I believe I promised you all that I would tell you a bit more about a private side of our life. I’m not sure if I can make a blog post about sex funny and interesting whilst retaining an air of dignity, but I’ll gave it a go!
Back in the days when we had live in care here, being alone and finding private time wasn’t always straightforward. I’ll never forget the first time we had a weekend away, just the two of us. I felt like I’d won the lottery having this gorgeous man all to myself for 2 nights without having to think about someone else in the house or if/when I might have to hide my recently discarded bra under a cushion or a passing cat.
But we found our path and made time on our own, even just watching a movie without someone tiptoeing around upstairs became a blissful treat. I was falling very deeply in love, and enjoying intimacy with him was really the icing on the cake! Friends noticed my sparkle was back; everyone was excited about this new man that had clearly brought out the very best in me. And all my friends, every single damned one of them (you know who you are!) wanted to know the same thing….
I’d never really been asked such a question about my love life before! I felt rather like a nervous 16 year old, blushing and giggling. Seemingly when you start dating a disabled man, it’s perfectly fine to ask outright if he and I are able to “do the thing”. I often think complete strangers are dying to ask, but conversations like that are not often forthcoming amongst the spelt bread and avocados in Waitrose. Not in my local branch anyway!
But guess what? We do ‘do the thing’.
Just the same as anyone else does; it all, for the most part, works quite normally. His brain and all of his male sex-crazed hormones work in exactly the same way, thank you very much. But the actual physical act; well that needs a little bit of assistance from a wonderful creation called medication. And whilst it might not be quite as spontaneous as we may always like, it is no different from the rest of you finding time away from the kids, or finishing painting the shed before you get round to that.
Ok, the biggest difference is that he doesn’t do a whole lot of moving. Or any at all really. And he has no sensation in most of his body, so the small areas that he can feel, are more sensitive to him. And there is no, oh how do I put this delicately….’finale’ for him, because those bits of his nerve pathway are utterly up-buggered. Early days, and he told me that ‘visual’ was good: cue a mad dash to the haberdashery department of John Lewis to investigate tassels and Velcro. £62 later and a difficult conversation with a bra fitter, I realised I may have misconstrued this comment. Visual doesn’t necessarily mean gyrating around in sequin-y knickers, tassels and stilettos. Or dangling from a chandelier purring and pouting: yes, I’m pretty sure there are plenty of folk enjoying that kind of ‘visual’ input, but I’m not built for dangling and I can’t walk, let alone gyrate, in stilettos. Thank goodness I got that bit wrong!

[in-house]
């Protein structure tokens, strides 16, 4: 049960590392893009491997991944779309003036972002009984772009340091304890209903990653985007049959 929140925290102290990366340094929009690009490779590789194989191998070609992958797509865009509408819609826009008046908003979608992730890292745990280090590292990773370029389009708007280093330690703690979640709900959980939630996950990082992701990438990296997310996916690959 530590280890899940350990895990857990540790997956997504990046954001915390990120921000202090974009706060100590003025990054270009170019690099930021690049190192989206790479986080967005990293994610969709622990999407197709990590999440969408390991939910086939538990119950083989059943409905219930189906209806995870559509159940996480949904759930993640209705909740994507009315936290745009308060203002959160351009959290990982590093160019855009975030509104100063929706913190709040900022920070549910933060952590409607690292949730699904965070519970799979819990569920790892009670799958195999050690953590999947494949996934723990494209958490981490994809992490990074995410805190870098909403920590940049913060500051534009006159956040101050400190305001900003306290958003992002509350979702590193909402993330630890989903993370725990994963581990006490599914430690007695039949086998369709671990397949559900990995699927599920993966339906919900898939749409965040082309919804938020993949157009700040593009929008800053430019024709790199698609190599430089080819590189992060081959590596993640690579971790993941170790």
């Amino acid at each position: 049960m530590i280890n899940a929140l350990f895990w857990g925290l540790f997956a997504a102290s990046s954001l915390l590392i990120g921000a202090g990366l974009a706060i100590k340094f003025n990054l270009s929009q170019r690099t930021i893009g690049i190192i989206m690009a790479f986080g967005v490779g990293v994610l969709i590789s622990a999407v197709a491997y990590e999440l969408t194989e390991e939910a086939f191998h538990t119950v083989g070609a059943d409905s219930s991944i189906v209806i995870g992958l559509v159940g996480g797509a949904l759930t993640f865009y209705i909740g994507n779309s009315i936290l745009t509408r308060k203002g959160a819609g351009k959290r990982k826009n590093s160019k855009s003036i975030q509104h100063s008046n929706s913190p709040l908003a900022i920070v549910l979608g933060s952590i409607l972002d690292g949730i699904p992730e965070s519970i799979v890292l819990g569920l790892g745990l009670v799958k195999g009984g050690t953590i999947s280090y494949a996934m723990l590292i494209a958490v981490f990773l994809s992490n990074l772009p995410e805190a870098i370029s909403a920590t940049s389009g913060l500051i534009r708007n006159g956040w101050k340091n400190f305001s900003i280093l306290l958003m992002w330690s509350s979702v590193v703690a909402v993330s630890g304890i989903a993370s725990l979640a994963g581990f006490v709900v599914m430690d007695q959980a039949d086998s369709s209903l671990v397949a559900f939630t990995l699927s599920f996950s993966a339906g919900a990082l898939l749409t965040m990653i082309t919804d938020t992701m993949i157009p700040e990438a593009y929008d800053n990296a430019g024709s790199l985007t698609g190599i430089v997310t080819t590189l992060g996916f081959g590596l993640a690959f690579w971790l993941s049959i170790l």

The physical act of love-making is just that; a physical act. There is much more that two connected, loving, caring people can enjoy. The most tender and beautiful moments we share are often fully clothed and unexpected. I’m not suggesting that the teacakes in Starbucks reduce me to a Meg Ryan-esque state of abandon, but a look shared with him can still make me feel all giddy and girly. Snuggling up on the sofa with a glass of merlot and his arm around me, I feel like the most beautiful, desirable, perfect woman in the world. I know what makes him tick; and for the record, it has NOTHING to do with sequin-y knickers or tassels. I hope.
Joking aside, when we first started dating, I did wonder exactly what would be possible. It’s a very difficult conversation to have with someone you are beginning a relationship with! I felt it would be rude to ask if I should limber up my thighs for an assault on chapter 19 of the Karma Sutra (we hadn’t even ordered our starters by this point). I had NO idea that modern advances in medicine were quite so exciting – although I wish the tablets came with some sort of ‘off’ switch or a fast acting antidote. If you boys ever find yourself in the situation that blood flow is concentrated on a certain part of your anatomy, whilst confined to a wheelchair, I can recommend NOT attempting to cross cobblestones. Or do anything at all in fact. Just stay sat nicely at a table, you’ll be fine there. You should be good to move in about 48 hours or so.
There was a lot of wine-fuelled Googling on this subject; I didn’t find much in the way of information because the words “disabled” and “sex” are rarely found in the same sentence. Sad, but true. So just like any other couple falling in love, we found what worked for us. Thankfully the sequin-y knickers can remain locked away, the act of whisking up a decent Yorkshire pudding batter apparently has the same effect (with the right lighting!).
This was a hard piece to write. Finding a balance between information and waaaay too much information wasn’t easy. It’s a difficult subject to talk about, because IT ISN’T talked about; and it should be. Disabled people are no different; they just face challenges in aspects of their everyday life that most of us take for granted. And for those rabid friends of mine that do need waaaay TMI; you know the drill….supply the wine!
Now that I’ve got that bit out of the way, I can go back to telling you about the highs and lows of falling in love and living with a grumpy tetraplegic. Thankfully the days of acting like naughty children with another person in the house are long gone; but I really must get round to finding an appropriate use for those tassels!